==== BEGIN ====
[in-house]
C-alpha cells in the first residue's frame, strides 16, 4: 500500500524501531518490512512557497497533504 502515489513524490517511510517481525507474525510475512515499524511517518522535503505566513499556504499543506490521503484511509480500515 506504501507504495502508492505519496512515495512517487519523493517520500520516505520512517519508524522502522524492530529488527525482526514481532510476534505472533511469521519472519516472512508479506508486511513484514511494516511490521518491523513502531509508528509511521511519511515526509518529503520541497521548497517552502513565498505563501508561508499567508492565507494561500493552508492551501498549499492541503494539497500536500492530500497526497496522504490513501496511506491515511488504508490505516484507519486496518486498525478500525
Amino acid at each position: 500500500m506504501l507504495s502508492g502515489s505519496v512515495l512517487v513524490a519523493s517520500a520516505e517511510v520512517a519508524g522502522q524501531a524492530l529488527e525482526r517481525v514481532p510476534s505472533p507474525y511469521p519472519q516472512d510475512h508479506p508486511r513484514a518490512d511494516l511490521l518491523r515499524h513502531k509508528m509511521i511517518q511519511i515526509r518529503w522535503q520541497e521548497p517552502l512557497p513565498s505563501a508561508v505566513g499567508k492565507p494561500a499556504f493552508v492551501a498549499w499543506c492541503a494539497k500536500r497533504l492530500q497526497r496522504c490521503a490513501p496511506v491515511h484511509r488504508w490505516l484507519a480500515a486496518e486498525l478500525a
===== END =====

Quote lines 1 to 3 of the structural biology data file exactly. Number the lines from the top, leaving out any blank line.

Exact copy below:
[in-house]
C-alpha cells in the first residue's frame, strides 16, 4: 500500500524501531518490512512557497497533504 502515489513524490517511510517481525507474525510475512515499524511517518522535503505566513499556504499543506490521503484511509480500515 506504501507504495502508492505519496512515495512517487519523493517520500520516505520512517519508524522502522524492530529488527525482526514481532510476534505472533511469521519472519516472512508479506508486511513484514511494516511490521518491523513502531509508528509511521511519511515526509518529503520541497521548497517552502513565498505563501508561508499567508492565507494561500493552508492551501498549499492541503494539497500536500492530500497526497496522504490513501496511506491515511488504508490505516484507519486496518486498525478500525
Amino acid at each position: 500500500m506504501l507504495s502508492g502515489s505519496v512515495l512517487v513524490a519523493s517520500a520516505e517511510v520512517a519508524g522502522q524501531a524492530l529488527e525482526r517481525v514481532p510476534s505472533p507474525y511469521p519472519q516472512d510475512h508479506p508486511r513484514a518490512d511494516l511490521l518491523r515499524h513502531k509508528m509511521i511517518q511519511i515526509r518529503w522535503q520541497e521548497p517552502l512557497p513565498s505563501a508561508v505566513g499567508k492565507p494561500a499556504f493552508v492551501a498549499w499543506c492541503a494539497k500536500r497533504l492530500q497526497r496522504c490521503a490513501p496511506v491515511h484511509r488504508w490505516l484507519a480500515a486496518e486498525l478500525a